- Conti Costanti
- 2023 - 2035
- Case size
- Available Now
Eric Guido, Vinous, October 2021,
An alluring, spicy and dusty mix of cherry and raspberry preserves, crushed stone and dusty flowers is lifted by cedar shavings and dried citrus peels as the majestic 2017 Brunello di Montalcino blossoms in the glass. This is fleshy yet delicate in feel, displaying pure ripe red berry fruit, nicely contrasted by salty mineral tones, and lacking only a bit of midpalate depth that might take it to the next level. It tapers off long while leaving the mouth watering for more, as a gentle tug of tannin slowly fades under rosy inner florals. Andrea Costanti didn’t produce a Riserva in 2017, and so all of that juice was used to try to bolster the Brunello. From what I’ve tasted, I’d say he succeeded. Drink 2024-2029.
Decanter, November 2021,
Andrea Costanti has crafted an appetising and characterful 2017, expressive without being over-exuberant or pushed. He reports doing more extraction than usual, with extended post-fermentation macerations as skins were thick and healthy. The tannins are textured and gritty without being green or bitter. While this doesn’t have the profoundness of 2016 or the silkiness of 2015 there is much charm in its vigour. Polished wood, subtle smoke, plum and bay leaf emerge from a backdrop of dry, dusty earth while concentrated acidity keeps it vibrant. One of the stars of the vintage. Drink 2023 - 2032.
Jancis Robinson, February 2022,
Just mid ruby. Lifted nose that is a little ethereal and hinting at concentrated cherry fruit. Super-elegant palate and yet lots of concentration and fine, long tannins. Poised.
ML, February 2022,
The Conti Costanti 2017 Brunello di Montalcino is nicely layered and concentrated, with an immediate delivery of black fruit, spice and potting soil. This vintage shows a savory personality more than it shows a sweet one, and the tannins are quite soft and velvety. This is an open-knit Brunello from a hot and dry vintage to drink in the medium-term. Drink 2024-2038.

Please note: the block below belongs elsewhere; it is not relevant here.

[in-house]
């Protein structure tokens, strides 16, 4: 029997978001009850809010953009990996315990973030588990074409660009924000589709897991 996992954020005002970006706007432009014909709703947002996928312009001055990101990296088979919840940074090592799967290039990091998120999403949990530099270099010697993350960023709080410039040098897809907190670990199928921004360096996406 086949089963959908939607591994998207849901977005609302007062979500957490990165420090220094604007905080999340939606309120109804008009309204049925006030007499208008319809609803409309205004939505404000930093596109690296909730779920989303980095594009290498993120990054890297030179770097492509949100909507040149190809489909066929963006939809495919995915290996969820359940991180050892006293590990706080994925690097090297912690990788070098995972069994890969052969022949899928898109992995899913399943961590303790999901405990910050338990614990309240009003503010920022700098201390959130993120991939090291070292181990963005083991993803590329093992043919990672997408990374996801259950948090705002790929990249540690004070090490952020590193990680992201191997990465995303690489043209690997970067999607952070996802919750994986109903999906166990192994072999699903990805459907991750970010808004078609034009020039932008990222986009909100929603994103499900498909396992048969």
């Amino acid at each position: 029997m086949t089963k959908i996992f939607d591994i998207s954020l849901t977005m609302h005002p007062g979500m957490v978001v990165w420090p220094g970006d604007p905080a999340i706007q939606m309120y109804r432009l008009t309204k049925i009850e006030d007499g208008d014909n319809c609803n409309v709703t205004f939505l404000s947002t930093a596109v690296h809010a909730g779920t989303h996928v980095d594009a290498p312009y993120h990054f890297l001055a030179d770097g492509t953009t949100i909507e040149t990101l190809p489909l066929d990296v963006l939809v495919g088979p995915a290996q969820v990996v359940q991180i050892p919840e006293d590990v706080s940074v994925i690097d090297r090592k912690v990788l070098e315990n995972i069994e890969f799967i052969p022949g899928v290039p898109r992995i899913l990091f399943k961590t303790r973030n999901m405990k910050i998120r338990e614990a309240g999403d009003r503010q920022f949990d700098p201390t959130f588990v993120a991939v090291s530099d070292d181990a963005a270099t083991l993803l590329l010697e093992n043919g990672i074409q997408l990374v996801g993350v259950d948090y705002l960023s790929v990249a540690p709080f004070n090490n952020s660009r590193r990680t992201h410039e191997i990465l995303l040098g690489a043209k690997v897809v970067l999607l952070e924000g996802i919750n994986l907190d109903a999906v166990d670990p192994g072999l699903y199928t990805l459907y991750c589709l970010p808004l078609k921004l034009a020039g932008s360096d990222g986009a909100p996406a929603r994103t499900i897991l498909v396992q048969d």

The Costanti Family’s agricultural influence has been felt in Montalcino since the early 18th century. Brothers Crescenzio and Carlo were dedicated to cultivating the vast hills surrounding the ancient village of Colle al Matrichese, with Costanti being one of the first producers to refer to the wines of Montalcino as ‘Brunello’. More recently in 1983, fledgling winemaker Andrea Constanti inherited the family estate and its 7 hectares of vineyards, striving to produce complex yet elegant wines, which, by their very nature, are some of the longest-lasting wines in the world. While Andrea has always been an admirer of the region’s winemaking traditions, he is very progressive in his approach and, working alongside consultant oenologist Vittorio Fiore, he is continually finding new ways to improve the quality of his wines. Costanti’s Brunellos are often unapproachable in their youth, however with some patience and bottle age, they are amongst the richest and most intricate wines in all of Montalcino, teeming with dark fruit and elegant tannins.
Located southwest of Chianti, Montalcino came into its own in the late 1880s when local producer,Biondi-Santi, discovered a Sangiovese clone in his vineyard that was darker in colour than the rest. Its colour, however, was not its only attribute. It produced a wine with notable body, structure and length. He named it ‘brunello' meaning little dark one. This grape's genetic properties along with Montalcino's relatively temperate climate combine to create a wine stylistically different to that of more northerly Chianti. They are usually released approximately 5 years after the vintage following 2 to 4 years ageing in wood. The denomination of Riserva indicates a wine usually produced with more concentrated grapes than the traditional cuvéeand requires a minimum of one additional year of ageing.Today, Montalcino has become one of the most sought after appellations in the Tuscan region.